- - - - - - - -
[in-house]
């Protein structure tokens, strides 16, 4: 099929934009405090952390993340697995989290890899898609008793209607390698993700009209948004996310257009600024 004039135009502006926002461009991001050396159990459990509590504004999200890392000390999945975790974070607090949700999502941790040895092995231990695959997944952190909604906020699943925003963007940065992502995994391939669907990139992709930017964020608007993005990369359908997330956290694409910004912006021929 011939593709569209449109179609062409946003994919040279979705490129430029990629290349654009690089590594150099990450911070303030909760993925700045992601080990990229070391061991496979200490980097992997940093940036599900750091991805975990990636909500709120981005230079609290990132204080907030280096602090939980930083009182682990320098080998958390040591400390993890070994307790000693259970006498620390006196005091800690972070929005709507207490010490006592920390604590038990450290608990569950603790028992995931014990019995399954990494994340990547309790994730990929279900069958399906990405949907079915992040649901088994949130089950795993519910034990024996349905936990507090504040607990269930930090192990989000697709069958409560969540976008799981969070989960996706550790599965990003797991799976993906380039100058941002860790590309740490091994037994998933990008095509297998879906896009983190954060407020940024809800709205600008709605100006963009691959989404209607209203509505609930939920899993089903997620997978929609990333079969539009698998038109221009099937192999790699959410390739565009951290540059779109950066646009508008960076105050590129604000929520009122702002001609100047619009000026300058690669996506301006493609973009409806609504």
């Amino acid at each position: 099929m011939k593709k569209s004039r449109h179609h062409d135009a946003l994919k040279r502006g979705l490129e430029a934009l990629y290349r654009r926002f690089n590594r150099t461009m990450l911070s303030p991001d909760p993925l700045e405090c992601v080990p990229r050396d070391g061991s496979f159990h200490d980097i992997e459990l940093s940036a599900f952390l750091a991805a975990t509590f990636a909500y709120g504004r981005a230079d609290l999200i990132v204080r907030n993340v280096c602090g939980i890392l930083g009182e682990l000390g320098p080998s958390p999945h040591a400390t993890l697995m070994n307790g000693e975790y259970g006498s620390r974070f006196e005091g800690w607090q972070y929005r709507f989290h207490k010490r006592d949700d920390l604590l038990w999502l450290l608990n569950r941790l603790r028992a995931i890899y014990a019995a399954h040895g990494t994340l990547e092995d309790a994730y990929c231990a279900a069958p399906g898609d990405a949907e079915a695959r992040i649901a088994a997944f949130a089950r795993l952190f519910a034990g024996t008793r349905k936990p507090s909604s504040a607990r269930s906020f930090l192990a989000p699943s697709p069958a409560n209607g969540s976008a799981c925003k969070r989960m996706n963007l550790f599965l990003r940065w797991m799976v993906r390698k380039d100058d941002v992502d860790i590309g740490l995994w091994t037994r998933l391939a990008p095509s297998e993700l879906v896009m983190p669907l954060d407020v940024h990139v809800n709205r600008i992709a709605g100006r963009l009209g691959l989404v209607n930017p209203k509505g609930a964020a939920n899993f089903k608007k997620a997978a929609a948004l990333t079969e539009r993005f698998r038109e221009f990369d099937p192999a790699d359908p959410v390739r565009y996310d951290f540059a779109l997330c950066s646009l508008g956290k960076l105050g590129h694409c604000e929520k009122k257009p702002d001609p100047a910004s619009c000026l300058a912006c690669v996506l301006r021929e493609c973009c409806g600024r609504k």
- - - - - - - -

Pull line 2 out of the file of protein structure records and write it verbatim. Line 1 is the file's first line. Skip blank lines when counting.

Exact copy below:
């Protein structure tokens, strides 16, 4: 099929934009405090952390993340697995989290890899898609008793209607390698993700009209948004996310257009600024 004039135009502006926002461009991001050396159990459990509590504004999200890392000390999945975790974070607090949700999502941790040895092995231990695959997944952190909604906020699943925003963007940065992502995994391939669907990139992709930017964020608007993005990369359908997330956290694409910004912006021929 011939593709569209449109179609062409946003994919040279979705490129430029990629290349654009690089590594150099990450911070303030909760993925700045992601080990990229070391061991496979200490980097992997940093940036599900750091991805975990990636909500709120981005230079609290990132204080907030280096602090939980930083009182682990320098080998958390040591400390993890070994307790000693259970006498620390006196005091800690972070929005709507207490010490006592920390604590038990450290608990569950603790028992995931014990019995399954990494994340990547309790994730990929279900069958399906990405949907079915992040649901088994949130089950795993519910034990024996349905936990507090504040607990269930930090192990989000697709069958409560969540976008799981969070989960996706550790599965990003797991799976993906380039100058941002860790590309740490091994037994998933990008095509297998879906896009983190954060407020940024809800709205600008709605100006963009691959989404209607209203509505609930939920899993089903997620997978929609990333079969539009698998038109221009099937192999790699959410390739565009951290540059779109950066646009508008960076105050590129604000929520009122702002001609100047619009000026300058690669996506301006493609973009409806609504």